Before this year we had never seen the very first performance of any Shaw Festival show. Last Friday afternoon, though, we caught the first preview performance of Githa Sowerby’s A Man and Some Women at the Courthouse Theatre. I was ready to pounce on glitches but was largely disappointed. Early on, one of the actors stepped lightly on another’s lines; a bit later, an actor turned to speak to another who hadn’t yet moved to where she was supposed to be. That was all I caught; first preview or not, there was plenty of polish.
We thoroughly enjoyed this 1914 play, which gives us an emotion-laden look at tensions and secrets in a respectable English family consisting of Richard Shannon (Graeme Somerville), his childless, money-grasping termagant of a wife, Hilda (Jenny L. Wright), his two old maid sisters, and a young visiting cousin, Jessica (Marla McLean).
Our first encounter with the women made us feel sorry for Richard before he appeared on stage. As they pass an evening together in the parlor, the sisters, Elizabeth (Sharry Flett) and Rose (Kate Hennig), complain that their mother, who has just died, cared only for Richard, not for them, and complain about his tardiness in coming home from the funeral. Hilda has just rudely turned away a close friend of Richard’s who has called. (How did they manage to make a woman as attractive as Jenny L. Wright look so frumpy?) The fiercely uncharitable Rose is tearing up cloths to send to an overseas mission but goes out of her way to make a young cousin whom Richard has taken into his household feel unwanted and shamed because he was conceived out of wedlock. Hilda is equally unkind to the boy, whom Richard loves; both idle women resent Richard’s spending money that might otherwise come to them.
Richard’s sisters hope that, even though they were not favorites of their mother, Richard will bring them news of an inheritance. After Richard comes home and the older women go up to bed, Rose spies on Richard and Jessica to see if her brother is being unfaithful to his wife.
The play is perfectly crafted; its plot unfolds at just the right pace, building up to a “cliffhanger” at the end of the first act. After half an hour, we’ve gotten, not just a quick pencil sketch, but a full-blown color portrait of each of the characters. And portraits of relationships too: a husband and wife who have nothing in common; then a man and a woman (Richard and Jessica) between whom there is perfect sympathy.
On the evidence of A Man and Some Women and The Stepmother, which we saw and loved at the Shaw several years ago, I’d say that Githa Sowerby had a special talent for villains. Our audience for The Stepmother was full of righteous indignation against a blackguard and embezzler who deceives and marries a girl for her money. Our audience for A Man and Some Women was equally outraged at the hypocrisy of Richard’s blackmailing sister Rose and the selfishness of his wife Hilda, at their cruelty to the fatherless boy, and at their willingness to sacrifice Richard’s happiness for their own ends.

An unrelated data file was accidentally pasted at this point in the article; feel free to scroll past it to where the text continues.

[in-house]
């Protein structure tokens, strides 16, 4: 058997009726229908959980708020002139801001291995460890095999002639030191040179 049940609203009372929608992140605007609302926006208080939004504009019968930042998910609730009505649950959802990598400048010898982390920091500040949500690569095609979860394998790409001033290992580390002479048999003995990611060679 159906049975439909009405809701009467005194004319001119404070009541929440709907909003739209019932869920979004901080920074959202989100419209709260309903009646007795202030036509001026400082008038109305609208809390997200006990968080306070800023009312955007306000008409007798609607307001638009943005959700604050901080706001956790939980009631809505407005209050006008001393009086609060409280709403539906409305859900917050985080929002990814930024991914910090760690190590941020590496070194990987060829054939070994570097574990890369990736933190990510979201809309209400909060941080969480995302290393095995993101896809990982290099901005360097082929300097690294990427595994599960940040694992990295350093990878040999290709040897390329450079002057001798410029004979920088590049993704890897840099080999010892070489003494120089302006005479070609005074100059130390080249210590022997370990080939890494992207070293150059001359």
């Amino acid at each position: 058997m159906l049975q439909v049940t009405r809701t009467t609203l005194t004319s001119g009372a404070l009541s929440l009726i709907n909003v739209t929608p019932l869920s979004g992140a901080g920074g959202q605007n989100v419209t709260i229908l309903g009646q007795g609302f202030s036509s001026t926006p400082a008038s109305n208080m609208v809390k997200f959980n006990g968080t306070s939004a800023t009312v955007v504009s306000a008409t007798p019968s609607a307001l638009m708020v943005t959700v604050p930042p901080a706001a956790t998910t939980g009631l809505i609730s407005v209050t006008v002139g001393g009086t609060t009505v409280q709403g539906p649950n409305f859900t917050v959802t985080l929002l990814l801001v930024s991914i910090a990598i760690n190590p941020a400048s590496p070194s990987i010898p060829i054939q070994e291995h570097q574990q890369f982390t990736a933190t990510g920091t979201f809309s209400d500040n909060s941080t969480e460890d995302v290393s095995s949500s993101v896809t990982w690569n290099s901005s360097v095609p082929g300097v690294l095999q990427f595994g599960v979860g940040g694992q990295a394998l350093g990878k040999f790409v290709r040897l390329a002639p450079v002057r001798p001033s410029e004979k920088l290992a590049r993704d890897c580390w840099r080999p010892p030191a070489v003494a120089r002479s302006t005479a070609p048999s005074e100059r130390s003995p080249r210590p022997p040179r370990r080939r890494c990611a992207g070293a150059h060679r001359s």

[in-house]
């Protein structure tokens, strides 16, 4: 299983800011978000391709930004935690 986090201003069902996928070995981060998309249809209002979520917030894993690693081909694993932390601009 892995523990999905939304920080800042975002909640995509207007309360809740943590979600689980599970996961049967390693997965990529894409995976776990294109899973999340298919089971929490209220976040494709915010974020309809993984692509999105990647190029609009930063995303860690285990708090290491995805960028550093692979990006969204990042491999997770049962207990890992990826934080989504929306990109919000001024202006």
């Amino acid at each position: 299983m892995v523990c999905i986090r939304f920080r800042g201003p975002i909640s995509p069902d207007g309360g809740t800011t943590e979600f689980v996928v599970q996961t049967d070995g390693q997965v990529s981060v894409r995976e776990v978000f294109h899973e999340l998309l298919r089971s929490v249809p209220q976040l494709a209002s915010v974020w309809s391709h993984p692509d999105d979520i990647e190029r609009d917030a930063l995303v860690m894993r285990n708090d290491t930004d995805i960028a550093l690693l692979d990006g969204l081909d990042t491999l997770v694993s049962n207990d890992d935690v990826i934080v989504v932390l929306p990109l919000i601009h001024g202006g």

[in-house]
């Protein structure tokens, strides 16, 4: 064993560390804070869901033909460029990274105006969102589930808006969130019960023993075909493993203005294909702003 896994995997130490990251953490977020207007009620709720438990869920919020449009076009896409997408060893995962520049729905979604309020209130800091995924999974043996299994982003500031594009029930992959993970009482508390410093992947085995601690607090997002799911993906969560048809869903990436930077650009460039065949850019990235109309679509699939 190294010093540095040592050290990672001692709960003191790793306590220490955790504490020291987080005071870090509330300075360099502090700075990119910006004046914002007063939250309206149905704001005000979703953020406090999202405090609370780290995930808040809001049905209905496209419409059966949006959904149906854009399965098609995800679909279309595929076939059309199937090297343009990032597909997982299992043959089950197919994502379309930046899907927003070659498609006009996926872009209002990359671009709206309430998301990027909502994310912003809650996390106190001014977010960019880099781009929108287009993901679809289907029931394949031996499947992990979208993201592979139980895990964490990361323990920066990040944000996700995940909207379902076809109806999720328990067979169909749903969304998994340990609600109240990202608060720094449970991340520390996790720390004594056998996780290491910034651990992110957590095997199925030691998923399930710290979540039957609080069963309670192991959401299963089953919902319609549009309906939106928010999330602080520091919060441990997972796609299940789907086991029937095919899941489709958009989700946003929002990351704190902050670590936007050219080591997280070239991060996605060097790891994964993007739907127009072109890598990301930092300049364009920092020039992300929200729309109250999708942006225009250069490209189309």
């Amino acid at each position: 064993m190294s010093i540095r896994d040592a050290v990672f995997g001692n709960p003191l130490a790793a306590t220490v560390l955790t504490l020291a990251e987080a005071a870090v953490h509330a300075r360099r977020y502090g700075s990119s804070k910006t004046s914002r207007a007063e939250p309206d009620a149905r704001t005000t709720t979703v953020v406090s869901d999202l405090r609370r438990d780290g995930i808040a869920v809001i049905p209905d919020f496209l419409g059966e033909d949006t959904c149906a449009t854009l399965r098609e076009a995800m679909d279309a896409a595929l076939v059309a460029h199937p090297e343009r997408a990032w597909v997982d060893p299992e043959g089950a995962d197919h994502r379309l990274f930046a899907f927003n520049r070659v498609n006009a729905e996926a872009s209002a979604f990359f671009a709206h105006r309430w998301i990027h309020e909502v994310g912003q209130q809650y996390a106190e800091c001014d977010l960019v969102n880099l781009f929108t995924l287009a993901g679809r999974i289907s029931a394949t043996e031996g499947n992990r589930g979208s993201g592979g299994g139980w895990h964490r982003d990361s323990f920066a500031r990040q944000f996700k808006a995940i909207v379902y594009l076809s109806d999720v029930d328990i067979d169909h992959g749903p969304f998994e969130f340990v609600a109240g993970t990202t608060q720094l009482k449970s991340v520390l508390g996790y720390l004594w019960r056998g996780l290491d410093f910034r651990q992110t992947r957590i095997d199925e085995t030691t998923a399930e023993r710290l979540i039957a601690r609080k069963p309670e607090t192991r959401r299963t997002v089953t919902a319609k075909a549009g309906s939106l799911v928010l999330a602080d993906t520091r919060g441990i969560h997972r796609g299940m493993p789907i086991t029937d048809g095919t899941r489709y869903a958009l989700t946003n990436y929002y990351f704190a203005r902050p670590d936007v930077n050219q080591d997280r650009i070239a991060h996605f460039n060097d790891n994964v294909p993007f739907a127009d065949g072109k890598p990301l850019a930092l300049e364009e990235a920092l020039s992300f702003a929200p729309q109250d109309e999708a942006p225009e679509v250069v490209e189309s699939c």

Populated with characters who are almost entirely bad or almost entirely good, the play seems indebted to a lost nineteenth-century tradition of stage melodrama. But in this play the melodrama is fresh and delicious, never overwrought or over-sentimental. The characters are not caricatures; we recognize them as flesh-and-blood people.
How much differently might audiences in Sowerby’s day, a hundred years ago, have reacted to the situations in A Man and Some Women? Would they have identified and sympathized with the fatherless boy as we do? Today we have not only shed the sense that the sins of parents should be visited on their children, which is well, but have also lost the sense of sin on the part of the parents, which is perhaps not so well. Clearly the playwright, following in the footsteps of Dickens, thought it necessary to remind the audience of her day that God takes the part of the fatherless (Psalm 146:9) and that charity begins at home.
And in 1914 there was no higher value than an Englishman’s “duty,” about which much is said in this play. But today we preach “self-fulfillment,” not “duty.” Would a 1914 audience have felt, on the whole, that Richard’s “duty” to his wife and sisters outweighed his “right” to personal happiness?
The cast of A Man and Some Women was flawless and its entertainment value very high. It’s hard to criticize anything about the play itself except its awkward title. The program notes indicate that A Man and Some Women would have come to Broadway in 1914 but for the outbreak of the Great War. I feel sure that any Broadway impresario would have insisted on a different name for the American production.